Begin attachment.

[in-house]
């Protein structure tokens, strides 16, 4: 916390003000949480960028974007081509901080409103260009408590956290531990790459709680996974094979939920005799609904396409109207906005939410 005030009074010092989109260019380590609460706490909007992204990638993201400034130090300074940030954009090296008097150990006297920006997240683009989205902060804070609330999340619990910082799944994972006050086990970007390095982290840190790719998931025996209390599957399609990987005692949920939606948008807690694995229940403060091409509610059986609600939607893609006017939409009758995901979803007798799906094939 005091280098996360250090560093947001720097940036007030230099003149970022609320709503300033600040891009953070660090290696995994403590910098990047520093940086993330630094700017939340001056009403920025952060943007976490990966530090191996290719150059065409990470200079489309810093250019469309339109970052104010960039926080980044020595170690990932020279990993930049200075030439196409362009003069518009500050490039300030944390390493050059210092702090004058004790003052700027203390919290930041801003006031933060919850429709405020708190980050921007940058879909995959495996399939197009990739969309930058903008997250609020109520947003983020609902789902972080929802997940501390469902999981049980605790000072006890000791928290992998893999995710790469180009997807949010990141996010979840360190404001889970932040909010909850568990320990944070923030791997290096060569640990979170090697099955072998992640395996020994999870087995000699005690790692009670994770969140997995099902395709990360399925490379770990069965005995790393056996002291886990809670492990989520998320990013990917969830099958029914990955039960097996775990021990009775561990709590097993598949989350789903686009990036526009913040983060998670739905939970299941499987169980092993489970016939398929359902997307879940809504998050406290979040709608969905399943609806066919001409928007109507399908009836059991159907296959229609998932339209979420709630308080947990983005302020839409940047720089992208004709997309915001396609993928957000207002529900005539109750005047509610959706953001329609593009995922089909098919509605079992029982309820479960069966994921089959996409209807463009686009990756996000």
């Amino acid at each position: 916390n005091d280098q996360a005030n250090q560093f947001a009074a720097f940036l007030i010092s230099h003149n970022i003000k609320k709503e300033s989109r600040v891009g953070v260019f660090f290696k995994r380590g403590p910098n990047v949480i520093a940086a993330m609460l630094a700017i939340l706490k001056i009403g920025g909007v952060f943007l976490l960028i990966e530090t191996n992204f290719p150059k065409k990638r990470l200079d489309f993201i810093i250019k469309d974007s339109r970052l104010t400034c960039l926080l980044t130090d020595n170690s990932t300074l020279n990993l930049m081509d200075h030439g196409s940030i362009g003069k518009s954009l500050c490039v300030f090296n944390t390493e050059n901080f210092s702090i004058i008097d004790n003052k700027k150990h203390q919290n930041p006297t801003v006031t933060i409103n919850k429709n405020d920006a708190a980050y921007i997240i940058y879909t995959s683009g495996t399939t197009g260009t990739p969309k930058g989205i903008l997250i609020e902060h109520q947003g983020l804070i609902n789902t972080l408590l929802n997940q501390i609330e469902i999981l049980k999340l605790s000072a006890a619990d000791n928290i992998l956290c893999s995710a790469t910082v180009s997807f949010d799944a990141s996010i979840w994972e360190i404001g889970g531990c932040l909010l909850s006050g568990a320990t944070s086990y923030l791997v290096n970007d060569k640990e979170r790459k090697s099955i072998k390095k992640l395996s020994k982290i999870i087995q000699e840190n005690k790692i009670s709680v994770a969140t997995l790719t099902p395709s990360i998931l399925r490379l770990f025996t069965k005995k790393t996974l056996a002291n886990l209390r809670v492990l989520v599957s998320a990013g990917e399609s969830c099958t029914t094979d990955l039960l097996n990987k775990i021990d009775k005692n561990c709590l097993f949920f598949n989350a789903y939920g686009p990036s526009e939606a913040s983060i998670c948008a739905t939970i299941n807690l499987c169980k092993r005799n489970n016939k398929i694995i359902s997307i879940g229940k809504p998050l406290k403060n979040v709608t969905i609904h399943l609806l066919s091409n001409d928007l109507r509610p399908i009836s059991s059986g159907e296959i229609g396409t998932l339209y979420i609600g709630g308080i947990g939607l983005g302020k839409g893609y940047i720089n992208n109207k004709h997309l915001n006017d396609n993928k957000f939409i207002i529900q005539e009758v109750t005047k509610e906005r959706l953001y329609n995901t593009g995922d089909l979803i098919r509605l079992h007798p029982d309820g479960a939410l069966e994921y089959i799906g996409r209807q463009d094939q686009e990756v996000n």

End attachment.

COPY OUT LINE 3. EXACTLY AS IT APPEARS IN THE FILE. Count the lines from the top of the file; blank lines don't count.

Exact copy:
């Amino acid at each position: 916390n005091d280098q996360a005030n250090q560093f947001a009074a720097f940036l007030i010092s230099h003149n970022i003000k609320k709503e300033s989109r600040v891009g953070v260019f660090f290696k995994r380590g403590p910098n990047v949480i520093a940086a993330m609460l630094a700017i939340l706490k001056i009403g920025g909007v952060f943007l976490l960028i990966e530090t191996n992204f290719p150059k065409k990638r990470l200079d489309f993201i810093i250019k469309d974007s339109r970052l104010t400034c960039l926080l980044t130090d020595n170690s990932t300074l020279n990993l930049m081509d200075h030439g196409s940030i362009g003069k518009s954009l500050c490039v300030f090296n944390t390493e050059n901080f210092s702090i004058i008097d004790n003052k700027k150990h203390q919290n930041p006297t801003v006031t933060i409103n919850k429709n405020d920006a708190a980050y921007i997240i940058y879909t995959s683009g495996t399939t197009g260009t990739p969309k930058g989205i903008l997250i609020e902060h109520q947003g983020l804070i609902n789902t972080l408590l929802n997940q501390i609330e469902i999981l049980k999340l605790s000072a006890a619990d000791n928290i992998l956290c893999s995710a790469t910082v180009s997807f949010d799944a990141s996010i979840w994972e360190i404001g889970g531990c932040l909010l909850s006050g568990a320990t944070s086990y923030l791997v290096n970007d060569k640990e979170r790459k090697s099955i072998k390095k992640l395996s020994k982290i999870i087995q000699e840190n005690k790692i009670s709680v994770a969140t997995l790719t099902p395709s990360i998931l399925r490379l770990f025996t069965k005995k790393t996974l056996a002291n886990l209390r809670v492990l989520v599957s998320a990013g990917e399609s969830c099958t029914t094979d990955l039960l097996n990987k775990i021990d009775k005692n561990c709590l097993f949920f598949n989350a789903y939920g686009p990036s526009e939606a913040s983060i998670c948008a739905t939970i299941n807690l499987c169980k092993r005799n489970n016939k398929i694995i359902s997307i879940g229940k809504p998050l406290k403060n979040v709608t969905i609904h399943l609806l066919s091409n001409d928007l109507r509610p399908i009836s059991s059986g159907e296959i229609g396409t998932l339209y979420i609600g709630g308080i947990g939607l983005g302020k839409g893609y940047i720089n992208n109207k004709h997309l915001n006017d396609n993928k957000f939409i207002i529900q005539e009758v109750t005047k509610e906005r959706l953001y329609n995901t593009g995922d089909l979803i098919r509605l079992h007798p029982d309820g479960a939410l069966e994921y089959i799906g996409r209807q463009d094939q686009e990756v996000n």